Conceptualizing the “Dis” of Our Abilities: A Heuristic Phenomenology

Main Article Content

Jamie Buffington-Adams


curriculum, phenomenology, standardization


Social conceptions of disabilities rely on a positivist construction of a singular common normalcy which allows for the other-ing and subsequent devaluing of individuals who fall outside of that norm.  Such devaluing and marginalization begins with and is evidenced in the very label disability and continues down a linguistically slippery slope of deviance and abnormalities until those being labeled as disabled can easily be conceived of as less than fully human.  Nowhere, perhaps, is this phenomenon more poignantly played out than in schools, the very places that, ironically, purport to leave no child behind.

Guided by the voice of a character living with cerebral palsy and through the auspices of a heuristic phenomenology, I describe how my students and I, as individuals labeled with disabilities, experience, understand, and negotiate our differences within the confines of an education system rife with the pressures of standardization.  In doing so, I shed light on the ways in which standardization dehumanizes individuals with differences, and I attempt to recapture my students’ full humanity.

Abstract 178 | PDF Downloads 88 Word Downloads 41 Text Downloads 55


Becker, H. (1963). Outsiders: Studies in the sociology of deviance. New York: Free Press.

Bejoian, L., & Reid, D. (2005). A disabilities studies perspective on the Bush education agenda: No Child Left Behind Act of 2001. Equity & Excellence in Education, 38(3), pp. 220-231.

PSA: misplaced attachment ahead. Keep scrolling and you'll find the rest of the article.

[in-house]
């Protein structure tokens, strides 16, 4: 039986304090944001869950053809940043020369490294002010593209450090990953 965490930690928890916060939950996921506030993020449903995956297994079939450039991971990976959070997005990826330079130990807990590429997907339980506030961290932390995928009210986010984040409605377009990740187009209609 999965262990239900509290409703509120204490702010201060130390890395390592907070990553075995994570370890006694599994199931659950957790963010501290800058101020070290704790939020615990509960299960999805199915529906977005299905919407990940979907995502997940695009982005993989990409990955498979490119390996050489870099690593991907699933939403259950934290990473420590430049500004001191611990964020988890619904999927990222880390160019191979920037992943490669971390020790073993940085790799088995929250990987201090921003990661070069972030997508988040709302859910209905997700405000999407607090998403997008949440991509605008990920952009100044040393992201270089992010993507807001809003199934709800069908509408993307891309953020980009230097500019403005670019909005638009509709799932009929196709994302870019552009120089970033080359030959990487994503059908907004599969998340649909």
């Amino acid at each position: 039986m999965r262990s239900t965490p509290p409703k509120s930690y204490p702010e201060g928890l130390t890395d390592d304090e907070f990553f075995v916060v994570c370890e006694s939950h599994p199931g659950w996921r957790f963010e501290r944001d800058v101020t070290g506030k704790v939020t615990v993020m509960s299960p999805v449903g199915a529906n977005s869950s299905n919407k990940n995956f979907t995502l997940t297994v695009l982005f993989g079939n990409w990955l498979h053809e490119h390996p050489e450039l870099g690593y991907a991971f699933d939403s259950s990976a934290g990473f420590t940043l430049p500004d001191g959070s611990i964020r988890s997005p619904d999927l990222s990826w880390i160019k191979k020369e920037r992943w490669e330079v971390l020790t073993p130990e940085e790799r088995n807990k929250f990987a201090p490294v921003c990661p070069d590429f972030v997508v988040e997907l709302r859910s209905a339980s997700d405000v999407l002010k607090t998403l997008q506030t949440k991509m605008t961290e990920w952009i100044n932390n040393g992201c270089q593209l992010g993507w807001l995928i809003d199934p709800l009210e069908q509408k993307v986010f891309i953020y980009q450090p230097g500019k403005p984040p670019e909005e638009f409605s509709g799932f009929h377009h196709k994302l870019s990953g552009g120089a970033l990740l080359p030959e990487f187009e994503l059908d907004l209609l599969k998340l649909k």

Du Bois, W. E. B. (1989). The souls of Black folk. Boston, MA: Bedford Books. (Original work published 1903)

Gallagher, D. (2006). The natural hierarchy undone: Disability studies’ contributions to contemporary debates in education. In S. Danforth & S. Gabel (Eds.), Vital questions facing disability studies in education. New York: Peter Lang.

Freire, P. (2000). Pedagogy of the oppressed. New York: The Continuum International Publishing Group. (Original work published 1970)

Hehir, T. (2005). Eliminating ableism in education. In L. Katzman, A. Gandhi, W. Harbour, & J. D. LaRock (Eds.), Special education for a new century. Cambridge, MA: Harvard Educational Review.

Linton, S. (1998). Claiming disability: Knowledge and identity. New York: NYU Press.

Moustakas, C. (1994). Phenomenological Research Methods. Thousand Oaks, CA: Sage.

Oliver, M. (1998). Disability research: Politics, policy and praxis. Paper presented at the University of Greenwich, November 20-22, 1998.

Oswald, D. P., & Coutinho, M. J. (2007). On disaggregating disability, whatever that means. In J. B. Crockett, M. M. Gerber, & T. J. Landrum (Eds.), Achieving the radical reform of special education: Essays in honor of James M. Kauffman (pp. 5–14). Mahwah, NJ: Erlbaum.

Patton, M. (2002). Qualitative research and evaluation methods (3rd ed.). Thousand Oaks, CA: Sage.

Pinar, W. (1994). Autobiography, politics and sexuality: Essays in curriculum theory 1972-1992. J. Kincheloe & S. Steinberg (Eds.). New York: Peter Lang.

Smith, P. (2006). Split------ting the ROCK of {speci[ES]al} e.ducat.ion: FLOWers of lang[ue]age in >DIS
Solis, S., & Connor, D. (2006). Theory meets practice: Disability studies and person narratives in school. In S. Danforth & S. Gabel (Eds.), Vital questions facing disability studies in education. New York: Peter Lang.

Trueman, T. (2000). Stuck in neutral. New York: HarperCollins.